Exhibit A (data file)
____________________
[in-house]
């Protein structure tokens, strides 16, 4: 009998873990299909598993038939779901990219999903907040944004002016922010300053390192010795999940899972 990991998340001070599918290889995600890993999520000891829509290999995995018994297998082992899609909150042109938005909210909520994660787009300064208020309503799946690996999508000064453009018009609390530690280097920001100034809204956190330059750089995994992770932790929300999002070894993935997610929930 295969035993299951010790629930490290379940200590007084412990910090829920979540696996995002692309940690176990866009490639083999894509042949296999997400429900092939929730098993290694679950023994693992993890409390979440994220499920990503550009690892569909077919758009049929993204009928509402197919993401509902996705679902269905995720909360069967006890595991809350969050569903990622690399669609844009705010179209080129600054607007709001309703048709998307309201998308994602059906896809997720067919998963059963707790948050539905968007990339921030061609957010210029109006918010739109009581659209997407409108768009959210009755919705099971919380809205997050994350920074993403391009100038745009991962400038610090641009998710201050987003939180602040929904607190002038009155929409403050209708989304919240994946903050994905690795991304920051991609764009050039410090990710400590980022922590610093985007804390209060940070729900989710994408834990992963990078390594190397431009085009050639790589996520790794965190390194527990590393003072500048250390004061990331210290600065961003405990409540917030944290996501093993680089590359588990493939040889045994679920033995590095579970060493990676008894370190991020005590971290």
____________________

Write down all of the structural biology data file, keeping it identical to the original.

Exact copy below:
[in-house]
């Protein structure tokens, strides 16, 4: 009998873990299909598993038939779901990219999903907040944004002016922010300053390192010795999940899972 990991998340001070599918290889995600890993999520000891829509290999995995018994297998082992899609909150042109938005909210909520994660787009300064208020309503799946690996999508000064453009018009609390530690280097920001100034809204956190330059750089995994992770932790929300999002070894993935997610929930 295969035993299951010790629930490290379940200590007084412990910090829920979540696996995002692309940690176990866009490639083999894509042949296999997400429900092939929730098993290694679950023994693992993890409390979440994220499920990503550009690892569909077919758009049929993204009928509402197919993401509902996705679902269905995720909360069967006890595991809350969050569903990622690399669609844009705010179209080129600054607007709001309703048709998307309201998308994602059906896809997720067919998963059963707790948050539905968007990339921030061609957010210029109006918010739109009581659209997407409108768009959210009755919705099971919380809205997050994350920074993403391009100038745009991962400038610090641009998710201050987003939180602040929904607190002038009155929409403050209708989304919240994946903050994905690795991304920051991609764009050039410090990710400590980022922590610093985007804390209060940070729900989710994408834990992963990078390594190397431009085009050639790589996520790794965190390194527990590393003072500048250390004061990331210290600065961003405990409540917030944290996501093993680089590359588990493939040889045994679920033995590095579970060493990676008894370190991020005590971290």